Monday Musings is my weekly platform to briefly touch on things in the Ducks’ and hockey world over the last seven days. I will talk about anything from a specific game to greater NHL issues and anything else that I feel I want to get my thoughts out on. Please feel free to discuss anything I bring up extensively in the comments, I look forward to hearing y’alls thoughts as well.
1 Hart trophy.
1 Stanley Cup.
Corey Perry is one of the greatest scorers to ever don the webbed-D (or even the vintage Mighty Ducks threads). A brilliant goal scorer whose amount of offensive talent is only matched by the physicality and edge he plays with. Perry has long been the cornerstone of the Anaheim attack alongside his longtime partner Ryan Getzlaf, but that role came into heavy question during the 2016-2017 NHL regular season.
Perry, a perennial 30-goal scorer (averages 32.4 goals for every 82 games played), really struggled out of the starting gate in 2016 and wasn’t able to find his stride until very late in the season. With only 11 goals through the first 66 games of the season, many people were questioning Perry’s position as a key contributor on the Anaheim Ducks roster. Add on the fact that #10 carries an $8.625 million cap hit and many felt it was time to ship the big winger out of Southern California. #TradePerry really gained traction in many of the Ducks circles online, including here on Anaheim Calling, as Corey continued to struggle throughout last season. And while Perry is due to regress in the near future considering his prime is certainly in the rear-view mirror at the age of 32, there is no reason for Ducks fans to panic and beg for Perry to be traded.
The sole detail that the #TradePerry crowd tunneled on throughout last season was Corey’s goal total. And that is certainly a very important statistical category for a man being paid upwards of $8 million dollars to be a goal scorer. Many felt that Perry had simply lost his touch and that it was time to let him go. But this is just simply not true and I can tell you why with just a quick statistical breakdown.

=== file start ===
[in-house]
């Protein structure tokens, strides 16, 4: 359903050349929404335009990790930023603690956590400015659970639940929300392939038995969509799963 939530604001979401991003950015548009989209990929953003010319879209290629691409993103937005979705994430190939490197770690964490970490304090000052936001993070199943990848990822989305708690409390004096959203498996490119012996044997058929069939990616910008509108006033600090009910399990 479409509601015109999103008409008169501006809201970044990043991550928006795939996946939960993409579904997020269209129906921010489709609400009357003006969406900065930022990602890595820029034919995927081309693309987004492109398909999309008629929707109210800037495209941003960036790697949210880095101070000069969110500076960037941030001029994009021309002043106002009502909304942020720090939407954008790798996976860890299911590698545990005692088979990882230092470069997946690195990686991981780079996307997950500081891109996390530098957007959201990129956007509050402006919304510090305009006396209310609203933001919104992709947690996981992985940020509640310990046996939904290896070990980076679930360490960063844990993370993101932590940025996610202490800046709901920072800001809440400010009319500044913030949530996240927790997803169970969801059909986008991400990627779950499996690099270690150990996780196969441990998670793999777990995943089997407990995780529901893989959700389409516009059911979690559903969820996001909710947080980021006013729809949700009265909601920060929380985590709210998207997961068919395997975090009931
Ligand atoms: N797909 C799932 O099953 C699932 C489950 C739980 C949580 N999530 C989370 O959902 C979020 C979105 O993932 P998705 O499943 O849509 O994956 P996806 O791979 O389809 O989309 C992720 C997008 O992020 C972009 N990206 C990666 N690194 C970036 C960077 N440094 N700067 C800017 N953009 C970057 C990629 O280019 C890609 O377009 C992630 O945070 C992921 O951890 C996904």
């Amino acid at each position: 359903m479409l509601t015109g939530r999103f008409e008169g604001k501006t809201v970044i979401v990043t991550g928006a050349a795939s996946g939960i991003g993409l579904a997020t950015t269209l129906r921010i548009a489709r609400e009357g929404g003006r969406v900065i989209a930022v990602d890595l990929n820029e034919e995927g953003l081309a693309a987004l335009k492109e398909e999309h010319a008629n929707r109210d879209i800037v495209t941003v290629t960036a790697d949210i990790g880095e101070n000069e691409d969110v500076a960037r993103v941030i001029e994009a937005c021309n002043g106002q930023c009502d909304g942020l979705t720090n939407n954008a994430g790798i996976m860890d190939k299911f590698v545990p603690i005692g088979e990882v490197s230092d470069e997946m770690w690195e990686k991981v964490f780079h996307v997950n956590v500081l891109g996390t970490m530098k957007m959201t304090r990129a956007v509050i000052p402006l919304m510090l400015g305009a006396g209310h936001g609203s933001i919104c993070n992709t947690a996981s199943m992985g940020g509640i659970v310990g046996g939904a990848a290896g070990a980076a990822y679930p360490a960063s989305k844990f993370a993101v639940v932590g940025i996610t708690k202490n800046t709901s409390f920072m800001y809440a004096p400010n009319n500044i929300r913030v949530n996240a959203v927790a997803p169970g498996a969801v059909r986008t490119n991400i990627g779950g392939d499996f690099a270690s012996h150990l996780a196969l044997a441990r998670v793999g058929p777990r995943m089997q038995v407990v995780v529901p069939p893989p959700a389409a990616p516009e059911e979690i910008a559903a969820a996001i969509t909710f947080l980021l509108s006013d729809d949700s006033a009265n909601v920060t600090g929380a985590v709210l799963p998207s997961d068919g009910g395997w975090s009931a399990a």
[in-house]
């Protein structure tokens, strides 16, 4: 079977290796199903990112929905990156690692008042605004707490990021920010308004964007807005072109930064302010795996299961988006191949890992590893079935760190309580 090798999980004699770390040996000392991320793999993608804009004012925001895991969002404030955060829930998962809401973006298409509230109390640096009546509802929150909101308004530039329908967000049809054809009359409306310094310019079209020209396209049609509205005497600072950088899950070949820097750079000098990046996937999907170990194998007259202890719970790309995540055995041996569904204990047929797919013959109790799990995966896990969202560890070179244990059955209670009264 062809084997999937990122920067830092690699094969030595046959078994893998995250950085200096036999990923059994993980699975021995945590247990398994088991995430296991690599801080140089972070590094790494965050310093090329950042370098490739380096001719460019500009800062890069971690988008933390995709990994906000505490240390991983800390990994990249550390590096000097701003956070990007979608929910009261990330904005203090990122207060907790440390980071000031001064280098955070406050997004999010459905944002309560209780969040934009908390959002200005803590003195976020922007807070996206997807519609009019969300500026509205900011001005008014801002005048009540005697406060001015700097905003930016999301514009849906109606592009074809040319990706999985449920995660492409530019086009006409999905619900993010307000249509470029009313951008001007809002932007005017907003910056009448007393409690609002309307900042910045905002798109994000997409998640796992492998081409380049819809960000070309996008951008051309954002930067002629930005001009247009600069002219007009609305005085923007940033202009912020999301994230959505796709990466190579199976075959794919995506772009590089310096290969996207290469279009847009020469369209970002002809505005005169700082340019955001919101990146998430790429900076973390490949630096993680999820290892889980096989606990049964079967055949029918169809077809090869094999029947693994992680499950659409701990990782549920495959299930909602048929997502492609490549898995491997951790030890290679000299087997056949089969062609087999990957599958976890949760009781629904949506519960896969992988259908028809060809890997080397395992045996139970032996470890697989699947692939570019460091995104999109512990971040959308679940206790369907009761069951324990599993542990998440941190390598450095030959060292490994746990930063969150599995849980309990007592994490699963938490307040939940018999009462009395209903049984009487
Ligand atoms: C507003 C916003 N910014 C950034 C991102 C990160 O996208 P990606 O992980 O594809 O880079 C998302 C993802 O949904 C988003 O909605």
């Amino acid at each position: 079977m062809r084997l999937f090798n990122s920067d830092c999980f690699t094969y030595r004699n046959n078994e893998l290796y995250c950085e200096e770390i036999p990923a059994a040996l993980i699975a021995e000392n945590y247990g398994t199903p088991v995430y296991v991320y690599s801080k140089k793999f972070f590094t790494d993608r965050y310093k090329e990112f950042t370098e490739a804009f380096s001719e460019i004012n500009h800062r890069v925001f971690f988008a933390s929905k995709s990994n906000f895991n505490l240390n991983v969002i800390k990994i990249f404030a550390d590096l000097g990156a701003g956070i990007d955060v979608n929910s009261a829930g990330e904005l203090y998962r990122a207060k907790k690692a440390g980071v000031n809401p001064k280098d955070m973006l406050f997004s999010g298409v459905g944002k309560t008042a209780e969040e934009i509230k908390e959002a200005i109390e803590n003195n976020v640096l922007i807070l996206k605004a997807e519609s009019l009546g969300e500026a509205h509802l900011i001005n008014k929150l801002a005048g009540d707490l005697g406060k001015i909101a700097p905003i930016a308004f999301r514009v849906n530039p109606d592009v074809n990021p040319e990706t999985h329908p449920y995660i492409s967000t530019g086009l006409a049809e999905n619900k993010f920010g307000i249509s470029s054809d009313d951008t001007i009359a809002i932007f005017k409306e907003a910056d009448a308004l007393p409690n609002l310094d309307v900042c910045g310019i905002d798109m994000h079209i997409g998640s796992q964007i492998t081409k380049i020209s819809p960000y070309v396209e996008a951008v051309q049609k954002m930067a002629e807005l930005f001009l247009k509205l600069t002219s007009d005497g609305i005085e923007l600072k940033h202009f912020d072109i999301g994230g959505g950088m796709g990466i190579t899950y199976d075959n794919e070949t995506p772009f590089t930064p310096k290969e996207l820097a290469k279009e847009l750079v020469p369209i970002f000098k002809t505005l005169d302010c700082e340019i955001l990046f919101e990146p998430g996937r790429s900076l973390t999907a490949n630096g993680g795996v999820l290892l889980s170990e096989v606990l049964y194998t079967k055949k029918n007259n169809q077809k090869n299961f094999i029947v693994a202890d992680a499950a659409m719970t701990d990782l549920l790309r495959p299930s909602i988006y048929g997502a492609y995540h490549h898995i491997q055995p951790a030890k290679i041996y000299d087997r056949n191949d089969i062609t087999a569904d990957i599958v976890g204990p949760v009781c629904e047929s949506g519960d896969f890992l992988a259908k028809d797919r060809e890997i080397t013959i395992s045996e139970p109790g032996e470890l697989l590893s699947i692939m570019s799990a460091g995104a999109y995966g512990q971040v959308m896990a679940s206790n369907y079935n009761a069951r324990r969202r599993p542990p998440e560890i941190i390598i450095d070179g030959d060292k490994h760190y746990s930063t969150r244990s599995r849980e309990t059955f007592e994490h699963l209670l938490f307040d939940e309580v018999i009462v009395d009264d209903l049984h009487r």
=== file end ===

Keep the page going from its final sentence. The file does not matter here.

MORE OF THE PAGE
|Goals||19||32.4 per 82GP|
|Assists||34||34.1 per 82GP|
|Shots on Goal||215||244.5 per 82GP|
|Corsi For %||50.40%||52.10%|
Corey Perry isn’t a very high volume shooter, averaging just under 250 shots on goal for every 82 games he plays, but he is very efficient with the opportunities he receives (ranked 19th in shooting % among active players). And the stat that stands out for me the most in the above chart is in fact Perry’s shooting percentage. A whopping 4.5% below his career shooting percentage, Perry was just not putting away goals at with the same efficiency he had throughout his career. And his shot total wasn’t the issue here as Perry put the same amount of shots on net (215) in the year prior and ended up scoring 34 goals that season. This indicates to me that Perry was just having an extended streak of bad luck and pucks just weren’t going in.
This became even more evident at the end of the season and into the playoffs. In the last of the regular season, Perry seemed to find his touch again. In the last 16 games of the regular season, #10 scored 8 goals and 3 assists to nearly reach 20 goals after his abysmal start to the year. It also pushed the winger over 50 points in a season for the 9th time in his career. Also, despite the drop in goal scoring, Perry continued to contribute to the offensive effort with a solid 34 assists on the year. And then Perry carried that strong play into the playoffs where he scored 4 goals and 7 assists in 17 playoff games with some notably clutch play throughout the postseason.
And now, to start his 13th year as a pro, Perry kicked off the season with a pretty resounding statement. Two goals and an assist in the home opener without the help of his longtime center Ryan Getzlaf and Perry simply looked like his typical self. #10 was constantly crashing the net, being aggressive with the puck and playing on the edge like we love. Sure, it was against a notably weaker team and goaltender, but Perry did exactly what we would expect from him in that situation and produced. And I don’t expect that to change at all.
While Perry obviously won’t be able to continue at the torrid 82 goal pace he is on now, there is no reason to doubt that he can have another 30-goal campaign this season. The former Hart Trophy winner will regress in the future, sure. But, last season was just an off year, not Perry’s career taking a sharp nosedive. Now just sit back and enjoy the Perry show, folks.
There won’t be a Monday Musings article next week (October 16) as I will be moving this coming weekend. But, you can look forward to more of my writing in the weeks to come. Thanks for your continued support of myself and Anaheim Calling!